Revere students selected to study sea turtles in Bahamas


Lydia Brownlee

Keri Tomechko (bottom left) and Lydia Brownlee (second from left) were selected to study sea turtles in the Bahamas over the summer. Photo courtesy of Lydia Brownlee. Used with permission.

Michael McKee, Editor-in-Chief

It is early morning off the coast of Abaco island Bahamas, the boat rocks gently as the turquoise water laps against the hull. The spotter on the boat suddenly yells “Turtle!” The boat accelerates towards the shelled reptile as it darted away rapidly. After ten minutes of the chase a diver jumps in the water to try and catch the marine turtle, it easily out maneuvers three different swimmers. But by the fourth swimmer the turtle is tired, the diver reaches out and catches it. The turtle is then brought on board where there are several other sea turtles already captured. The engine on the boat revs up and the shallow water churns into a white foam as the researchers head back to Abaco. 

A morning like this was normal operations over the summer for senior Keri Tomechko and freshman Lydia Brownlee. Both were selected to be part of JASON Learning’s Argonaut program, which included an all expenses paid research trip to the Bahamas to study sea turtles. The Argonaut program for JASON Learning provides a variety of science-oriented trips for high school students. Last year there were six trips ranging from studying owls in Arizona to exploring the Amazon Rainforest in Peru. Tomechko and Brownlee’s team consisted of five students and four teachers from different schools across the nation. To be considered for the program, students had to write several essays and make a YouTube video highlighting their science backgrounds and interests. Freshman Lydia Brownlee described the application process in detail. 

“To be considered for an expedition you have to go through the application process, which includes writing two essays, one about [your] science preferences and the other about a personal life experience, making a video about why you should be chosen for the program, a reference letter and the normal application questions. Then your application is viewed by the school board and if you are lucky enough, chosen for the program,” Brownlee said. 

Senior Keri Tomechko described why she wanted to be apart of the program. 

“I thought it would be a fantastic opportunity both educationally and experientially. I have never had a chance to participate in legitimate research before and thought the trip would be a great [opportunity] to do so,” Tomechko said.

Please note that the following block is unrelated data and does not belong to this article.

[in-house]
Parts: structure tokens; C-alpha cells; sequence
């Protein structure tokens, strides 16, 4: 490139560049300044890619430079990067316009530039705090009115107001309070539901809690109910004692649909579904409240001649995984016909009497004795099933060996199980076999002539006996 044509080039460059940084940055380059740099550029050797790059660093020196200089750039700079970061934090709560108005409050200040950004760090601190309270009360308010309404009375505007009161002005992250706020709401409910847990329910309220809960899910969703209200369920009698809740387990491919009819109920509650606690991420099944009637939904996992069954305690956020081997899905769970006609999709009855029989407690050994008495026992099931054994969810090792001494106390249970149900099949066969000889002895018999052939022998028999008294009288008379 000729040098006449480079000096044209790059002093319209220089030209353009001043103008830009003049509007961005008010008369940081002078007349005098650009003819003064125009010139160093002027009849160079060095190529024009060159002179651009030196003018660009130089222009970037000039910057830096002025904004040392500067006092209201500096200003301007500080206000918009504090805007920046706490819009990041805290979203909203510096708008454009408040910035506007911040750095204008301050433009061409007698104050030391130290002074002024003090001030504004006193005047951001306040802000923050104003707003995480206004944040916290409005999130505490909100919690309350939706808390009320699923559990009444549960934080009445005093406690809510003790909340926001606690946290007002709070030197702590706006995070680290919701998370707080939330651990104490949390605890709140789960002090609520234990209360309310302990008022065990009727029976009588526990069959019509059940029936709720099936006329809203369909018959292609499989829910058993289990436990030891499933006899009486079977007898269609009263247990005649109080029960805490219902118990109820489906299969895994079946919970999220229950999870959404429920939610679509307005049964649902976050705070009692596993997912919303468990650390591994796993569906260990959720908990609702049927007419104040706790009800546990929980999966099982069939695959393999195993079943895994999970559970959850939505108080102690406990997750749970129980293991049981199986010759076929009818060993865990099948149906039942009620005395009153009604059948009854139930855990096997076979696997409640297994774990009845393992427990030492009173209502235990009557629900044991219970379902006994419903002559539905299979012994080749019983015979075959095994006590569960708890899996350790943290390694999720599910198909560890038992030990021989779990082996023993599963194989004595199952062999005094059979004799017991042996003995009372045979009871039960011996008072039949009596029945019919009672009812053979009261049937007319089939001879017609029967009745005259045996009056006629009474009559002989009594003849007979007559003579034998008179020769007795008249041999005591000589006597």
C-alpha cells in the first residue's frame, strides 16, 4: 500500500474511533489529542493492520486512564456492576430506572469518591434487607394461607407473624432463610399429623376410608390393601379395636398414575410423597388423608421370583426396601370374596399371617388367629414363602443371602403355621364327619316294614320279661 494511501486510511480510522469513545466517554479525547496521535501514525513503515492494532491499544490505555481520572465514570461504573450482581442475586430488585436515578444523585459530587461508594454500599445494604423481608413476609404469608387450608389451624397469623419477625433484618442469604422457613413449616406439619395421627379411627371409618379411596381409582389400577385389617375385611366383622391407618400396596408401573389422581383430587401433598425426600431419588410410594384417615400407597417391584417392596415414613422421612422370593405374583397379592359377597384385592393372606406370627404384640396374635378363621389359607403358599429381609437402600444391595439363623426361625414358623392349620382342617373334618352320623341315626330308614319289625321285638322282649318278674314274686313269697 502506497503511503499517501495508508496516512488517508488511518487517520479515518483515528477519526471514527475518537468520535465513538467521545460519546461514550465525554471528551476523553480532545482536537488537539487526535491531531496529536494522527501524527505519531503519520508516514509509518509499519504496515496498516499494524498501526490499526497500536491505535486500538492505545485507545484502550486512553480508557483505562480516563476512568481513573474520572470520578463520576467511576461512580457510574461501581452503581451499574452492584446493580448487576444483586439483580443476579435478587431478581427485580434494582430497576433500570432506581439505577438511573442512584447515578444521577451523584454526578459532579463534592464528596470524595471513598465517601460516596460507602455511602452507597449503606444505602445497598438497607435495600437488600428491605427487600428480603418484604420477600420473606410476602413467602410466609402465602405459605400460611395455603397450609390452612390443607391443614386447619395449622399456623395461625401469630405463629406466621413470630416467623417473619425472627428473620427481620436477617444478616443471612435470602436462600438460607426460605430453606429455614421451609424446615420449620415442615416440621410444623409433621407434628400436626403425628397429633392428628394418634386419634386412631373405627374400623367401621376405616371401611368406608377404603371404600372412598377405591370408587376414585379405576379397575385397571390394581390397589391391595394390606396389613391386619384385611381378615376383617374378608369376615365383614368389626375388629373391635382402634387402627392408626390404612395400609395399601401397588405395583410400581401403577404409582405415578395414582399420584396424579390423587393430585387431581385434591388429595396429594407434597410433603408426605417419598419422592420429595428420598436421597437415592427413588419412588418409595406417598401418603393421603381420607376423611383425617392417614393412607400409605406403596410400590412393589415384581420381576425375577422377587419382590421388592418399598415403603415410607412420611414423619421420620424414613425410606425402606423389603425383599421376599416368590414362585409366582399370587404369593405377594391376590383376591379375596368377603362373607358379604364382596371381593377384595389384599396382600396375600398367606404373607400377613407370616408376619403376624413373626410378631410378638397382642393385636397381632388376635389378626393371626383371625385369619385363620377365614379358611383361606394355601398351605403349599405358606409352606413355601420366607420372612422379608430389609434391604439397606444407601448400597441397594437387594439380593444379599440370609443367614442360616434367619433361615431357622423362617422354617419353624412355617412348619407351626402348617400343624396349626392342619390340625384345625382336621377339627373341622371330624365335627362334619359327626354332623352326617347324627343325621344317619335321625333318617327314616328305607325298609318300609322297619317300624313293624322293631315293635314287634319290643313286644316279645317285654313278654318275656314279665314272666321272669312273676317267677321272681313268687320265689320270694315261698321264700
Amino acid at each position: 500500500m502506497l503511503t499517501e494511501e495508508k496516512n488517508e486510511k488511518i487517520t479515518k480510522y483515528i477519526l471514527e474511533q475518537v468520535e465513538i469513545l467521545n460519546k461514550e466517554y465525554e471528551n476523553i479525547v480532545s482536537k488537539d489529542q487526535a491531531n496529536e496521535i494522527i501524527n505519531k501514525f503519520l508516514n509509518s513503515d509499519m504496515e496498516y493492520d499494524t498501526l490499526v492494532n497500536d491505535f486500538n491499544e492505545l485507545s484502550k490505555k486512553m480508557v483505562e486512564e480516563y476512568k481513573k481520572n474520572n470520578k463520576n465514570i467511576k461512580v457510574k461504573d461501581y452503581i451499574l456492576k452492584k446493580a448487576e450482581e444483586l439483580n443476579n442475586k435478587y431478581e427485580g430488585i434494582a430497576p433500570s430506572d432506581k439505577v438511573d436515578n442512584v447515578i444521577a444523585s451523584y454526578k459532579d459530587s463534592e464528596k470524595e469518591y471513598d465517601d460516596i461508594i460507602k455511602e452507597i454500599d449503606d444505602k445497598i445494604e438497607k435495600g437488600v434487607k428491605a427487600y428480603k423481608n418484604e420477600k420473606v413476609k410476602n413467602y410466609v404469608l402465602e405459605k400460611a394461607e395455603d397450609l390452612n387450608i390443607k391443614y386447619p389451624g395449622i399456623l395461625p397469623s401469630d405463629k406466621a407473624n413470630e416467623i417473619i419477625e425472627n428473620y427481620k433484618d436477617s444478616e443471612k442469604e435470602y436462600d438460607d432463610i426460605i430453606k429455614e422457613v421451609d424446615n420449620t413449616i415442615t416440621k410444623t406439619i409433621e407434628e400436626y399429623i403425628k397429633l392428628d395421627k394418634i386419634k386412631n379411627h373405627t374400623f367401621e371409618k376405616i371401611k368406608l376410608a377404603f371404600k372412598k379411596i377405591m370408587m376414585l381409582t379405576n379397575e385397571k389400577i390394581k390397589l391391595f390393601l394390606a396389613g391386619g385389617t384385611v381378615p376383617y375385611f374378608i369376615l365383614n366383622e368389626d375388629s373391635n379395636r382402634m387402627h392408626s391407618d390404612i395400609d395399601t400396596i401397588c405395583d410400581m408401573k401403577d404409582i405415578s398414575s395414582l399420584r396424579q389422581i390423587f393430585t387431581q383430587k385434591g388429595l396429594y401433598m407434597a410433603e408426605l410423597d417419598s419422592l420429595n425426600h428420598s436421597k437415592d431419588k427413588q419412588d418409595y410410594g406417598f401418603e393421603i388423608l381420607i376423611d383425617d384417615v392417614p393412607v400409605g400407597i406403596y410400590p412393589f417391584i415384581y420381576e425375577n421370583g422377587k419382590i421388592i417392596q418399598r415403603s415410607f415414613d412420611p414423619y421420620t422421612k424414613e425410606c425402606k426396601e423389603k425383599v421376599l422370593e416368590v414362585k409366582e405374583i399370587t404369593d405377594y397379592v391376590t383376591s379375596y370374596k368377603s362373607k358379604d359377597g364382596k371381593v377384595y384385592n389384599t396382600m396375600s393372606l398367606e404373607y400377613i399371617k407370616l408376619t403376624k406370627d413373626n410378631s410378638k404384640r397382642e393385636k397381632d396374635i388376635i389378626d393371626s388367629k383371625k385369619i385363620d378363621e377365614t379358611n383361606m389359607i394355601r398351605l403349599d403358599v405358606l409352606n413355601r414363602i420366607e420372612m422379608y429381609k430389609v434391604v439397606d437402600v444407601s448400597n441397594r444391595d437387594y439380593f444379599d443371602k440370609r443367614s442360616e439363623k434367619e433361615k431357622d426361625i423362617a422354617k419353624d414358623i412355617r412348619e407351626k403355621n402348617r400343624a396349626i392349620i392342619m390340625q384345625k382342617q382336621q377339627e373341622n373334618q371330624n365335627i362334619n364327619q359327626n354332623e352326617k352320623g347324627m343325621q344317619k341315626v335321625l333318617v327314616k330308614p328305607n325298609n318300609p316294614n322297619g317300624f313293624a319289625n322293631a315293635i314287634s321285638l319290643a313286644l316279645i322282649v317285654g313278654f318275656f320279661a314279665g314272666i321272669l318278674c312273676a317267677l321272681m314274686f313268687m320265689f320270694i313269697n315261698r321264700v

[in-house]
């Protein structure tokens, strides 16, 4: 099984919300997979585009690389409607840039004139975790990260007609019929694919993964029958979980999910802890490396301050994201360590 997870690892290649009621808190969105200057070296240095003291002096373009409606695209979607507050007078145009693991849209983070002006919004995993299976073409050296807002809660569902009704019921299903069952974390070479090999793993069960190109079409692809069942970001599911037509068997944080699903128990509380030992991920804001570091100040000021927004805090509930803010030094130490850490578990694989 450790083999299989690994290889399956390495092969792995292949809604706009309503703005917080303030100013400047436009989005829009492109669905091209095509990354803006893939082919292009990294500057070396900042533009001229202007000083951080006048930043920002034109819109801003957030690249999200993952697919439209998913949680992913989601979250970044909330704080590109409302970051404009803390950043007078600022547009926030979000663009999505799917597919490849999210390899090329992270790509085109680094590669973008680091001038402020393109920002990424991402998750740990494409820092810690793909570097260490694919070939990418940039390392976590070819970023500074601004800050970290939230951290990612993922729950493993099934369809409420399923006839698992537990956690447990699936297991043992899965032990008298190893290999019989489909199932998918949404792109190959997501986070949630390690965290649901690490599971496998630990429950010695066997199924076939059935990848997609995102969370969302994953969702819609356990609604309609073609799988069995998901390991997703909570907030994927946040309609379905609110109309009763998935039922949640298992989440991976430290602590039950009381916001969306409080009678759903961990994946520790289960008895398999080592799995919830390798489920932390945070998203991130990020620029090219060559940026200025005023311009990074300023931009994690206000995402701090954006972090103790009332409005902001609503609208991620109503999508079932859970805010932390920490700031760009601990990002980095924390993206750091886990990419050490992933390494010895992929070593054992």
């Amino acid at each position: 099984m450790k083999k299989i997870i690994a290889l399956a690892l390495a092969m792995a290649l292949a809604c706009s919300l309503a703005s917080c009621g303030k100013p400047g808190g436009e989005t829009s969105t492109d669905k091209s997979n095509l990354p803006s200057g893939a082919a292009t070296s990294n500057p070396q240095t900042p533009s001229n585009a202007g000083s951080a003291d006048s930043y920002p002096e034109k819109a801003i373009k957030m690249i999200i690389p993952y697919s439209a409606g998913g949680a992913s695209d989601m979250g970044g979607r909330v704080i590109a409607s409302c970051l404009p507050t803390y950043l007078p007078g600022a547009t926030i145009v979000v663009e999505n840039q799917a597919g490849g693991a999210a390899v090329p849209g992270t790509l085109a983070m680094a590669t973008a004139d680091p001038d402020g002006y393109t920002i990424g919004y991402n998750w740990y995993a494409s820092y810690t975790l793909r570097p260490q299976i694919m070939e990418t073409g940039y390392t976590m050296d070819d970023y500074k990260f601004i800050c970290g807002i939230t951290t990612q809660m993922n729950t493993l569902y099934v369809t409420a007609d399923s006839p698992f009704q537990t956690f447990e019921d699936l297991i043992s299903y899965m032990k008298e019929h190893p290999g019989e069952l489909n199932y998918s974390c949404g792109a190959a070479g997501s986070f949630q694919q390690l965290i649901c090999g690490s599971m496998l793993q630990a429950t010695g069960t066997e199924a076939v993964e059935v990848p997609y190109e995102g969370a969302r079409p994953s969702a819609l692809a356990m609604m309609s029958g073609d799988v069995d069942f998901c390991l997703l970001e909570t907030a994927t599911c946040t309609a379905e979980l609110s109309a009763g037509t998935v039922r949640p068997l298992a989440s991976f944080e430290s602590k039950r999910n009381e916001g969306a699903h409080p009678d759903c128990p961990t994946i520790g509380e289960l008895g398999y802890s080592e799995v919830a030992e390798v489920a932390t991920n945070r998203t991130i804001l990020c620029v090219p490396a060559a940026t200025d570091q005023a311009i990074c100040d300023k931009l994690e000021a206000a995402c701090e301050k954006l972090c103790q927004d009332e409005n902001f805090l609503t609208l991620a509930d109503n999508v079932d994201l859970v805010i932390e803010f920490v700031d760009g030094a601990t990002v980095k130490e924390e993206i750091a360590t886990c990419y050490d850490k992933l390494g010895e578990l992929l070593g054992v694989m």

Each day the team would wake up around eight in the morning where one of them would make breakfast for the team. The team would then split up and half would go to work on the Cassiopeia project, where they would study an upside down jellyfish known as the Cassiopeia jellyfish. The other half of the team would go to set up the boats they would use to catch the sea turtles. Once the Cassiopeia group finished, the team would meet up and go out to catch turtles. Ten-to-twelve turtles would be caught and then brought in for processing at the research station. Brownlee described the process for studying the turtles. 

“Once we had caught the turtles, we took them back to the land and look them over. We would measure the length of the head, shell, carapus, underside of the shell, flippers and tail. Once we had the measurements we would look for tumors on the turtle. Majority of the turtles we caught had some sort of Fibropapillomatosis, Fp for short. Fp is a disease that causes the growth of both internal and external tumors on turtles,” Brownlee said. 

Fp is a disease that scientists have been studying for years but still do not know its origin, effects, or its causes. The researchers found that nine out of every ten sea turtles they caught had the disease.  Tomechko explained how they plan to research the disease through the turtles. 

“Before we released each turtle, we tagged them with a metal clip on [one of] their fins. The goal of the research is that, after the turtles are recaptured in future years, the progression and effects of the disease can be studied. We entered all of our data in a large spreadsheet. The data from Abaco is part of a world-wide research project on FP in sea turtles,” Tomechko said. 

Hurricanes have battered the Bahamas in past years and most recently by hurricane Dorian. Brownlee described what she learned from the trip. 

“The turtle[s] really do need saving, and not because of the plastic straws. I learned that the pictures you see of the Bahamas is only part of them. Most of the islands are covered in garbage and other litter,” Brownlee said. 

Hurricane Dorian left around 70,000 residents homeless and destroyed 45% of the homes located on Abaco island. The Bahamas Disaster Relief Fund, set up by the Bahamian government, is accepting donations for relief, along with the American Red Cross.